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Growth_and_development

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  • Is Your Toddler Communicating With You?

    Your baby is able to communicate with you long before he or she speaks a single word! A baby's cry, smile, and responses to you help you to understand his or her needs. In this publication the American Academy of Pediatrics shares information about how children communicate and what to do when there are

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  • Learning Disabilities: What Parents Need to Know

    Your child will learn many things in life—how to listen, speak, read, write, and do math. Some skills may be harder to learn than others. If your child is trying his best to learn certain skills but is not able to keep up with his peers, it’s important to find out why. Your child may have a learning

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  • Media History

    Please check one answer for each question. If the question does not apply to your family (ie, you do not own a computer or mobile device), leave that section blank.

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  • Next Stop Adulthood: Tips for Parents

    Parents need to give up much of the control over many of their young adult's decisions. But parents still worry about their child's safety, health, and success. This is where you need to trust the job you have done as a parent.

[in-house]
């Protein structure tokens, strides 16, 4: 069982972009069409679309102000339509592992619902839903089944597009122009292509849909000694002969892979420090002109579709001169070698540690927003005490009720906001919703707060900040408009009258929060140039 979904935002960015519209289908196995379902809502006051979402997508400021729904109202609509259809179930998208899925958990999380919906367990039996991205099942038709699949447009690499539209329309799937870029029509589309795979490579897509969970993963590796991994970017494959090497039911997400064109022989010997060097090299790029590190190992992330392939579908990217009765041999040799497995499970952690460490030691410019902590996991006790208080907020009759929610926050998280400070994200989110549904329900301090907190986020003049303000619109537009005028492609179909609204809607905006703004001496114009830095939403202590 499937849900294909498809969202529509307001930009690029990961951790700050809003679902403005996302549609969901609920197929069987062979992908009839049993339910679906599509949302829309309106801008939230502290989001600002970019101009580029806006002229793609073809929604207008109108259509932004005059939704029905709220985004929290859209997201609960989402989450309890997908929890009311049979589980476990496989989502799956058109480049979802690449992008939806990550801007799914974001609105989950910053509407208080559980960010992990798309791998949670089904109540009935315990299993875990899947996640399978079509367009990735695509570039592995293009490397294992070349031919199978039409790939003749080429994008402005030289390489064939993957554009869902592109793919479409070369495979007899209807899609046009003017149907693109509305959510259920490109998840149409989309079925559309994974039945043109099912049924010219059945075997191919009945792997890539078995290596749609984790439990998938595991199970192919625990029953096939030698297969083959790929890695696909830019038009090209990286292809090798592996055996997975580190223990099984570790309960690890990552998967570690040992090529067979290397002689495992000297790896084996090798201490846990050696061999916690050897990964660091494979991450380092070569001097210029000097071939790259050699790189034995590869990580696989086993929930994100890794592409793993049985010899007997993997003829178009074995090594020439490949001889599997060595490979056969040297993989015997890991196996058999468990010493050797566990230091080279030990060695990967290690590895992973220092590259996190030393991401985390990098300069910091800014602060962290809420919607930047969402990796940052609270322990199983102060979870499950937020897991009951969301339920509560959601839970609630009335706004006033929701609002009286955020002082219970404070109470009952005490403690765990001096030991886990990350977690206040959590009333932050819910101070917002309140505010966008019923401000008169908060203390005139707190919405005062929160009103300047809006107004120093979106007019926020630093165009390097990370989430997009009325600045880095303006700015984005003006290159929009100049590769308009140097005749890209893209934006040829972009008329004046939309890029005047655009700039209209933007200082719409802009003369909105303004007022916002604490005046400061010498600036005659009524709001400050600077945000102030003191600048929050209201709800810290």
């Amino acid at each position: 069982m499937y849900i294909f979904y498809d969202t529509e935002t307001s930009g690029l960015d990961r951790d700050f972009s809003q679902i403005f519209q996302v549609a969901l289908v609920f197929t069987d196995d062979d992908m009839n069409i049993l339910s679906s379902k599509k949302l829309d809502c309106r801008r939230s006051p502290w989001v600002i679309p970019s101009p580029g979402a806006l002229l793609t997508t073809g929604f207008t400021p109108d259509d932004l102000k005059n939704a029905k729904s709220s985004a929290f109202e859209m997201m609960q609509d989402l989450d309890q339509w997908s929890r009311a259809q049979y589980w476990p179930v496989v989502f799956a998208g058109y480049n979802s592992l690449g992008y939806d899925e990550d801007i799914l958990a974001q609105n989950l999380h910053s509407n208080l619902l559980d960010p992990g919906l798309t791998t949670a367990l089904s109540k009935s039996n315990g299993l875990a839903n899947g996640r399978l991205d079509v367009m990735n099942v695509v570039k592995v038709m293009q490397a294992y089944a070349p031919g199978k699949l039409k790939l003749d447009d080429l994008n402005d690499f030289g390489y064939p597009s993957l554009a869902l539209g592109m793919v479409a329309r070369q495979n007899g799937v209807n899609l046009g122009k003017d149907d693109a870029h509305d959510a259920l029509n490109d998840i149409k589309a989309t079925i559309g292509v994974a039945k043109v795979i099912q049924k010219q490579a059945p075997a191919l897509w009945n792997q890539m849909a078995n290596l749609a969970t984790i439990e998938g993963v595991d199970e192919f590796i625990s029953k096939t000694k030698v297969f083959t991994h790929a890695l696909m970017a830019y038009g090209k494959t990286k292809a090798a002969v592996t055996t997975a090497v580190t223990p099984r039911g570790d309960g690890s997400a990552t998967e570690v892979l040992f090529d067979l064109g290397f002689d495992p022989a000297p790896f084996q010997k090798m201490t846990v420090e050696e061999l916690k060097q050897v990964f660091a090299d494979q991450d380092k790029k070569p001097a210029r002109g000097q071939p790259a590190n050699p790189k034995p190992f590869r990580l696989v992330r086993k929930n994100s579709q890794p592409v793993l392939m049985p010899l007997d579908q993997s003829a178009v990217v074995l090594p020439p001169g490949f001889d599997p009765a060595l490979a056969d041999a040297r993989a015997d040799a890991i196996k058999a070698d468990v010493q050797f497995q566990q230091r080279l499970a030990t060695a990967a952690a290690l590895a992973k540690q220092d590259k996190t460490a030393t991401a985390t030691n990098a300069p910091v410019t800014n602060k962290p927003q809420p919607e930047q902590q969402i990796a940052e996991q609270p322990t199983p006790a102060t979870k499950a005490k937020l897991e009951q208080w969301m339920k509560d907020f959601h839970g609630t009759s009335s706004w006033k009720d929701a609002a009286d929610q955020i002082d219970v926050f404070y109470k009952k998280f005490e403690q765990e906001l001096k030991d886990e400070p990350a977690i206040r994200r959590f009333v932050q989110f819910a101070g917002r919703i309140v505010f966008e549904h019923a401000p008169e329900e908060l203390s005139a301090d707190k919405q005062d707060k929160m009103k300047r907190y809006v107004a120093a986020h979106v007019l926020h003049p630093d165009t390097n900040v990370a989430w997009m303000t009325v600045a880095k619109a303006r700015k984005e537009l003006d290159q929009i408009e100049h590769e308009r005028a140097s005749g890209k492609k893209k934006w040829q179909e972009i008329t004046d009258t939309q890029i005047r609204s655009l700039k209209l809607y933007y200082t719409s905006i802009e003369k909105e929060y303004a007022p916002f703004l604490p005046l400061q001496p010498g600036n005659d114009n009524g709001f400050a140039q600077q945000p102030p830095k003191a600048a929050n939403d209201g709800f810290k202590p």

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  • Right From the Start: ABCs of Good Nutrition for Young Children

    As a parent, you are interested in your child's health. Your role is to provide healthy food in appropriate portions, and your child's role is to decide how much to eat. That is why it is important to understand how to provide healthy choices for your child.

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  • Single Parenting

    Information from the American Academy of Pediatrics on how single parents can support their children and themselves.

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  • Start Reading to Your Child Early

    A baby can enjoy books by 6 months of age! Here are things you can do with your child at different ages to help your child learn to love words and books.

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  • Temper Tantrums

    It's hard for young children to hold strong feelings inside. When they feel frustrated or angry, they often cry, scream, or stomp up and down. This is a temper tantrum. Temper tantrums are a normal part of your child's development. They usually begin around age 12 to 18 months, get worse between 2 and

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